Anonymous fan-painter
Guercino's Aurora ceiling
19th century
painted vellum
private collection

Guercino
preparatory drawing of winged figure in chariot
1621
Courtauld Institute, London

Guercino
painted lunette representing Day in the Sala dell'Aurora
1621

Casino dell'Aurora, Villa Boncompagni-Ludovisi, Rome

Guercino
painted lunette representing Night in the Sala dell'Aurora
1621

Casino dell'Aurora, Villa Boncompagni-Ludovisi, Rome

Preceding Guercino's decorative work in the Casino dell'Aurora was the only existing example of a mural executed by Caravaggio. Just before the turn of the century this had been conceived for the same building as the ceiling of a small room (now part of a corridor) used by its then-owner Cardinal Dal Monte as a laboratory.  "On the vault, an 'alchemy' scene painted by Caravaggio depicted the various stages of the transformation of lead into gold and showed Jupiter, Neptune, and Pluto above the elements of the universe."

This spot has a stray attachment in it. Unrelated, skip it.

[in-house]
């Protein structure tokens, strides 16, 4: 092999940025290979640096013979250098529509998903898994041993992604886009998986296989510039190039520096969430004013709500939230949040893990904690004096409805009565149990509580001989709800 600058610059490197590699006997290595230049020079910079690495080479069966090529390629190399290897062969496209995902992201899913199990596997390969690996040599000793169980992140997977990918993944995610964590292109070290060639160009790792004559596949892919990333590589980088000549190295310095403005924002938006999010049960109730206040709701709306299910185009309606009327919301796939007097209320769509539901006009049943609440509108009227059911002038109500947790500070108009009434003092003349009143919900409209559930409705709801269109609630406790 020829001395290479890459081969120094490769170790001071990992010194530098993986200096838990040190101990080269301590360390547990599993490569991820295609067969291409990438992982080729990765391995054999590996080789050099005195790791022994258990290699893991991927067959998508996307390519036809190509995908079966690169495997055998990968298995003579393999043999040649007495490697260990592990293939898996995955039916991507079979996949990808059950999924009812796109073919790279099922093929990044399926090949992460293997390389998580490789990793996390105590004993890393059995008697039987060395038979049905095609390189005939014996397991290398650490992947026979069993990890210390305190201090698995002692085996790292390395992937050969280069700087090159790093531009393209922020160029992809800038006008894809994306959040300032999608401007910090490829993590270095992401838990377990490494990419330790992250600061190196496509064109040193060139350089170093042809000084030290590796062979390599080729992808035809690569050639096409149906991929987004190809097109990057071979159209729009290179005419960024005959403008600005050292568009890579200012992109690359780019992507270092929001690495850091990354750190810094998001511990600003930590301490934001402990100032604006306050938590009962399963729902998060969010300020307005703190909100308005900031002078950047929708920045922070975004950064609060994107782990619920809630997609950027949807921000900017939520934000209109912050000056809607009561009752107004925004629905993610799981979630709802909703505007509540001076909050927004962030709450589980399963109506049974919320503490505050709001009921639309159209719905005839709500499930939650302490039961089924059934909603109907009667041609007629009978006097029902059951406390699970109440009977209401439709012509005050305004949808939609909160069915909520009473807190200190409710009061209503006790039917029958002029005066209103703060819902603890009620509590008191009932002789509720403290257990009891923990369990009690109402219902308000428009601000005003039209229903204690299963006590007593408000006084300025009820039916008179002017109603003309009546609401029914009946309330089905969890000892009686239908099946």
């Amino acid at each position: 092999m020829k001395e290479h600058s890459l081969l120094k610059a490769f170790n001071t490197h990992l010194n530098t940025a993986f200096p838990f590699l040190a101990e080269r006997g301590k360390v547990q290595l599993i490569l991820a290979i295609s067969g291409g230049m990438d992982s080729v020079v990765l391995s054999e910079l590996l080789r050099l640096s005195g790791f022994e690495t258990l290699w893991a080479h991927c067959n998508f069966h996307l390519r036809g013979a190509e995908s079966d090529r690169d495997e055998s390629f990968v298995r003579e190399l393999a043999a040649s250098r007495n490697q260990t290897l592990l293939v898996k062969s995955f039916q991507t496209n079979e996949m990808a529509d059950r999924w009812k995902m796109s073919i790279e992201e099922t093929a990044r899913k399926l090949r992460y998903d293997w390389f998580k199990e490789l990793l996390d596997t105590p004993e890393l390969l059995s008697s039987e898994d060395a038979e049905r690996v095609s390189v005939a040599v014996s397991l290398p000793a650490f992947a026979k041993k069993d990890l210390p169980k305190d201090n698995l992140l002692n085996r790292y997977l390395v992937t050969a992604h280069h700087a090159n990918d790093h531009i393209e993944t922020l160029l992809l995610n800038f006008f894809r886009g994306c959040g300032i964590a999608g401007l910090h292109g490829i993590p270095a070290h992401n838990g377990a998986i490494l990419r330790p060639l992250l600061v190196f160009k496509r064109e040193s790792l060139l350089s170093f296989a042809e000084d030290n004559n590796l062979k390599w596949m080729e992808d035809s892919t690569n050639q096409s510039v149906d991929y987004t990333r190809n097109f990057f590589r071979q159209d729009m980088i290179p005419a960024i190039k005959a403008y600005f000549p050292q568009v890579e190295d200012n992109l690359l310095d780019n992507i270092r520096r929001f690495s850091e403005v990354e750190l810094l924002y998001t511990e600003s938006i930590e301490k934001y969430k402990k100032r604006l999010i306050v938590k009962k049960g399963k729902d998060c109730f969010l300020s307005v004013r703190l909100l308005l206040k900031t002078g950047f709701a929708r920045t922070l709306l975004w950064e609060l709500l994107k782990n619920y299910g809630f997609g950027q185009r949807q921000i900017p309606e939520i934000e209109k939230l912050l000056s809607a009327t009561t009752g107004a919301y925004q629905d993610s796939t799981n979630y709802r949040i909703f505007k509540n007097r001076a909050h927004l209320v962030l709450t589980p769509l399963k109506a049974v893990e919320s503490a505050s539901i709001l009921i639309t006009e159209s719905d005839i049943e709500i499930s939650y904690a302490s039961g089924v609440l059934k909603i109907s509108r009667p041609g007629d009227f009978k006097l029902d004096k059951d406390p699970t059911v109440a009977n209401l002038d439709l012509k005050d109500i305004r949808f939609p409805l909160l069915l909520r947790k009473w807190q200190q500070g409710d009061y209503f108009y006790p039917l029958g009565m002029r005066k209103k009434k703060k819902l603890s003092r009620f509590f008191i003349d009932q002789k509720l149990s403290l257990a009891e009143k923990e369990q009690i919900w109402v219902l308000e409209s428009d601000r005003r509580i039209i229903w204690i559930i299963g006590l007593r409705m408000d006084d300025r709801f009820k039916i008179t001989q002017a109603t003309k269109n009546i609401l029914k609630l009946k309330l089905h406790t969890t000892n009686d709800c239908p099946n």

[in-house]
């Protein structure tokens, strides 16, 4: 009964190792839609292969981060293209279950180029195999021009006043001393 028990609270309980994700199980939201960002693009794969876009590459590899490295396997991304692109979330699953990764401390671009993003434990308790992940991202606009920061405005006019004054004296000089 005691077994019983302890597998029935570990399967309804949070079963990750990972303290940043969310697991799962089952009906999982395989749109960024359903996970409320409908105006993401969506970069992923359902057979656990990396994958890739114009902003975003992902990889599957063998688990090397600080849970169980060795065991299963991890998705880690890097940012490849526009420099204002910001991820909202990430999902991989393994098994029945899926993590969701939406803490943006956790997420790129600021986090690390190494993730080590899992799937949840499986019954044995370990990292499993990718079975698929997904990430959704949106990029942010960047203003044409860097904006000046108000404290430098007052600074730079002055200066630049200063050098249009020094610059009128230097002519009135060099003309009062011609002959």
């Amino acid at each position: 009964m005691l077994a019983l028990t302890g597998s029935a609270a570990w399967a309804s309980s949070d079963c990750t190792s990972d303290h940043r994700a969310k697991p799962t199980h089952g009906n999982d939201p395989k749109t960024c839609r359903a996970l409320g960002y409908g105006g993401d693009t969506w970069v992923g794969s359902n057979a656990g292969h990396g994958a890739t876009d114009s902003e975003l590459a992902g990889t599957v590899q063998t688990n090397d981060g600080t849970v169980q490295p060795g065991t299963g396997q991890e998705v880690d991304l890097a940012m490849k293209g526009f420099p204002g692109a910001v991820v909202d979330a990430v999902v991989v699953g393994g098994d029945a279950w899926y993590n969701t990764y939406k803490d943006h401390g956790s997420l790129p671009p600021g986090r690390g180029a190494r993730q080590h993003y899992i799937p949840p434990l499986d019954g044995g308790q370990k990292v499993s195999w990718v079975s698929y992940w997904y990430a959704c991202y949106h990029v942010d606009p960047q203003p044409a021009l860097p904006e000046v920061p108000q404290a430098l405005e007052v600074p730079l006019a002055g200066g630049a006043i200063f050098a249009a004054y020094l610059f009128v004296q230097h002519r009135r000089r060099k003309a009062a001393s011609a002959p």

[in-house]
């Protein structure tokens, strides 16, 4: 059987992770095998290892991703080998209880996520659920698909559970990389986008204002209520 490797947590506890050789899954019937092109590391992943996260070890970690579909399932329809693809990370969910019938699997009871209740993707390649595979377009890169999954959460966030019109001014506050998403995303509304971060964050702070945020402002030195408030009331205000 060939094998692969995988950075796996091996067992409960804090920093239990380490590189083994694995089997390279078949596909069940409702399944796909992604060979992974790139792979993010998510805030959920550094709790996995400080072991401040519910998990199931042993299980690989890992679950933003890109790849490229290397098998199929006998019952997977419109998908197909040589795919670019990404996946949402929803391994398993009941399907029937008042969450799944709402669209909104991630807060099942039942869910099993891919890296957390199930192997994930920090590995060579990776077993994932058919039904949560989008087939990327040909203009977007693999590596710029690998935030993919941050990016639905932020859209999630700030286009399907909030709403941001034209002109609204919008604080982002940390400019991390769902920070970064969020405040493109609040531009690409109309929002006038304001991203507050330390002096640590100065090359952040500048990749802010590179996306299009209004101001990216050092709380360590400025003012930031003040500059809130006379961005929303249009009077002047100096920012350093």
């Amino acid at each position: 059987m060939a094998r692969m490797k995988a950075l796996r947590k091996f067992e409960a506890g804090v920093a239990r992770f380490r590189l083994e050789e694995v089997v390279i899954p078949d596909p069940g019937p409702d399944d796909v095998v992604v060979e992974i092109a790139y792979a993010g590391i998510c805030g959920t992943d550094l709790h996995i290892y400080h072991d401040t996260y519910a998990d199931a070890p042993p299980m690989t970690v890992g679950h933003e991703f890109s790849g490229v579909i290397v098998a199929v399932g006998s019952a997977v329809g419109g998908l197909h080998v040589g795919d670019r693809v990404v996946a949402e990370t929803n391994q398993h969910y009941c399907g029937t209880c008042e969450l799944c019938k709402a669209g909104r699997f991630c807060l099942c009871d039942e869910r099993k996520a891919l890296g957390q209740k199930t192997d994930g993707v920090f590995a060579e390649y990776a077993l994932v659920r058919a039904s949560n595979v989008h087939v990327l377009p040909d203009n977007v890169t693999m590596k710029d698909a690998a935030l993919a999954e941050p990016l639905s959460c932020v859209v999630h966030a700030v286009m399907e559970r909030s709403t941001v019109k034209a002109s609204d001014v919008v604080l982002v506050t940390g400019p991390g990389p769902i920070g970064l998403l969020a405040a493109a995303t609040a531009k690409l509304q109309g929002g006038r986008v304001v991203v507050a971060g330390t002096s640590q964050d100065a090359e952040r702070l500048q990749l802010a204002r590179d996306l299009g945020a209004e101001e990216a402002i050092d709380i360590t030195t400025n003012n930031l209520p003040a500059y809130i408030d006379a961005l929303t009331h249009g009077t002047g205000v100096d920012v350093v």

Caravaggio
Jupiter Neptune & Pluto
1597-1600
ceiling mural in oil paint
Casino dell'Aurora, Villa Boncompagni-Ludovisi, Rome

Through Pope Gregory's influence Guercino was also granted a contract for an altarpiece to hang in St. Peter's at the Vatican. He painted an elaborately expressive epic called The Burial of St. Petronilla (below). This was by far the most prestigious commission Guercino  just turned thirty  had so far received. Its public presence effectively established and maintained his reputation in Rome. Yet after 1623 and the death of his patron Gregory XV, the artist never lived in Rome again. He preferred to remain in the Emilian territory of his birth, sending commissions back to Rome from that distance.

Guercino
Burial of St Petronilla 
oil on canvas
1623
Pinacoteca Capitolina, Rome

The pair of canvases below with episodes from the life of Christ also came into being during this short Roman sojourn. Both, by chance, now have homes in England. The Taking of Christ at Cambridge borrows numerous elements from Caravaggio's treatment of the same subject painted twenty years earlier. Christ with the Woman Taken in Adultery in London, by contrast, breathes the hard-won harmonies (of pigment and lighting and psychology) that Guercino was assembling for himself.

Guercino
Taking of Christ
oil on canvas
1621
Fitzwilliam Museum, Cambridge

Guercino
Christ with the Woman taken in Adultery
oil on canvas
ca. 1621
Dulwich Picture Gallery, London

Altogether, there are now believed to survive about four hundred easel-paintings left splendidly behind by.Giovanni Francesco Barbieri (1591-1666), Il Guercino.